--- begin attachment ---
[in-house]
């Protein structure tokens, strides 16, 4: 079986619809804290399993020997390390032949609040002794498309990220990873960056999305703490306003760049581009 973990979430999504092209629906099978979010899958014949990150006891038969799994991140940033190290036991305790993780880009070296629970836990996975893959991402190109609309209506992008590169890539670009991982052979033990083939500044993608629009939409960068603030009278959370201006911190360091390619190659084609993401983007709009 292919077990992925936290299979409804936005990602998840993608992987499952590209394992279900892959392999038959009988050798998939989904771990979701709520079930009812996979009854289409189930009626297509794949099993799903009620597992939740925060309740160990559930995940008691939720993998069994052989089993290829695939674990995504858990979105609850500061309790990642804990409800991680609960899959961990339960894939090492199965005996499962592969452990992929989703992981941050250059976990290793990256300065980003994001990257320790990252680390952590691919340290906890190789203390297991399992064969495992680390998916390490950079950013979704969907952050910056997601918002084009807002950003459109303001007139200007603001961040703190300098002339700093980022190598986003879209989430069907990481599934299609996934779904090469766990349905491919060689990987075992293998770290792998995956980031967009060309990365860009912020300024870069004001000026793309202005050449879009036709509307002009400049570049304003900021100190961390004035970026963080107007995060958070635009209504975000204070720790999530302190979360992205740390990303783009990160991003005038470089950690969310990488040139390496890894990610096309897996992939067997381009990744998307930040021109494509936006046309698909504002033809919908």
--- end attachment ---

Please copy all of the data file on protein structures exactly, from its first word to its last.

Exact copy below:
[in-house]
């Protein structure tokens, strides 16, 4: 079986619809804290399993020997390390032949609040002794498309990220990873960056999305703490306003760049581009 973990979430999504092209629906099978979010899958014949990150006891038969799994991140940033190290036991305790993780880009070296629970836990996975893959991402190109609309209506992008590169890539670009991982052979033990083939500044993608629009939409960068603030009278959370201006911190360091390619190659084609993401983007709009 292919077990992925936290299979409804936005990602998840993608992987499952590209394992279900892959392999038959009988050798998939989904771990979701709520079930009812996979009854289409189930009626297509794949099993799903009620597992939740925060309740160990559930995940008691939720993998069994052989089993290829695939674990995504858990979105609850500061309790990642804990409800991680609960899959961990339960894939090492199965005996499962592969452990992929989703992981941050250059976990290793990256300065980003994001990257320790990252680390952590691919340290906890190789203390297991399992064969495992680390998916390490950079950013979704969907952050910056997601918002084009807002950003459109303001007139200007603001961040703190300098002339700093980022190598986003879209989430069907990481599934299609996934779904090469766990349905491919060689990987075992293998770290792998995956980031967009060309990365860009912020300024870069004001000026793309202005050449879009036709509307002009400049570049304003900021100190961390004035970026963080107007995060958070635009209504975000204070720790999530302190979360992205740390990303783009990160991003005038470089950690969310990488040139390496890894990610096309897996992939067997381009990744998307930040021109494509936006046309698909504002033809919908």